Section 2.02 of the Act requires that four of the six members of the Board must be members of a state organization affiliated with the American Optometric Association (AOA). The only such organization is the Texas Optometric Association (TOA), membership in which is restricted to optometrists who comply with the Code of Ethics of the AOA. Rogers and his fellow commercial optometrists are ineligible for membership in TOA because their business methods are at odds with the AOA Code of Ethics. In his complaint, Rogers alleged that he is deprived of equal protection and due process because he is eligible for only two of the six seats on the Board, and because he is subject to regulation by a Board composed primarily of members of the professional faction. Regarding § 5.13(d), Rogers alleged that while the section prohibits optometrists from practicing under trade names, the prohibition is not extended to ophthalmologists. Rogers claimed that this disparity of treatment denies him the equal protection of the laws, as he is denied the right to conduct his optometrical practice as he has in the past under the name "Texas State Optical."

The three-judge District Court that was convened to consider Rogers' challenge to the constitutionality of the Texas law granted two motions to intervene. The TOA intervened as a defendant, adopting without alteration the position taken by the individual members of the Board whom Rogers originally named as defendants. The Texas Senior Citizens

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Association (TSCA) intervened on behalf of Rogers. This intervenor claimed that its members have a Fourteenth Amendment right to representation of the general public on the Board, and that, because § 2.02 subjects "commercial" optometrists to regulation by "professional" optometrists, the statute discourages optometrists from communicating truthful commercial information to TSCA members. The TSCA also urged that the prohibition of the practice of optometry under a trade name violates the First Amendment [99 S.Ct. 893] right of its members to receive information about the availability of optometrical services.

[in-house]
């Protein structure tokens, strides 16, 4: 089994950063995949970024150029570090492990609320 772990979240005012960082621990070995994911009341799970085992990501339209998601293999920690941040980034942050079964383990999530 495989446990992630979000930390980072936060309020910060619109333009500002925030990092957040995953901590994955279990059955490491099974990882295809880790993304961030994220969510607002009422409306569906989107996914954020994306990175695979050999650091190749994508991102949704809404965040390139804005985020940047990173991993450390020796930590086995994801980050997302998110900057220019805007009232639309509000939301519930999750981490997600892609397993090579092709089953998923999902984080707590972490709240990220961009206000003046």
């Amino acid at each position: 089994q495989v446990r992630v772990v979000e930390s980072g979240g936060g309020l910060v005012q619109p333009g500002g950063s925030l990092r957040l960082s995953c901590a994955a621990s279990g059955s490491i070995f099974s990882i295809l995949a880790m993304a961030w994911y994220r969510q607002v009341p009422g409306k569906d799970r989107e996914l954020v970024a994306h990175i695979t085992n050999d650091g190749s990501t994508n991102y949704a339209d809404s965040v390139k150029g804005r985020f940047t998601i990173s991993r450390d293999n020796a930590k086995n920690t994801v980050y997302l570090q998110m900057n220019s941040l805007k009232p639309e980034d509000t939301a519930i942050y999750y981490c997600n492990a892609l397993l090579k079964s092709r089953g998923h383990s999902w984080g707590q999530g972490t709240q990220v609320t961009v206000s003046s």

The District Court found that § 2.02 is related reasonably to the State's purpose of ensuring enforcement of the Act, and therefore constitutional under the Equal Protection Clause. As to the claim that a Board dominated by professional optometrists would treat commercial optometrists unfairly, the District Court held that any claim that non-TOA members did not receive due process when called before the Board could be settled when and if the problem arose.8 Concluding that the proffered justifications for § 5.13(d) were outweighed by the importance of the commercial speech in question, the District Court held § 5.13(d) unconstitutional, and enjoined its enforcement by the Board.

In No. 77-1164, Rogers and the TSCA appeal from the District Court's decision upholding the constitutionality of § 2.02. In Nos. 77-1163 and 77-1186, the members of the Board other than Rogers, and the TOA, respectively, appeal from the decision striking down § 5.13(d) as unconstitutional. We noted probable jurisdiction, 435 U.S. 7, and now arm the decision in No. 77-1164 and reverse in Nos. 77-1163 and 77-1186.

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II

In holding that § 5.13(d) infringes First Amendment rights, the District Court relied primarily on this Court's decisions in Bates v. State Bar of Arizona, 433 U.S. 350 (1977), and Virginia Pharmacy Board v. Virginia Citizens Consumer Council, 425 U.S. 748 (1976). A trade name is a form of advertising, it concluded, because after the name has been used for some time, people "identify the name with a certain quality of service and goods." It found specifically

that the Texas State Optical [TSO] name has...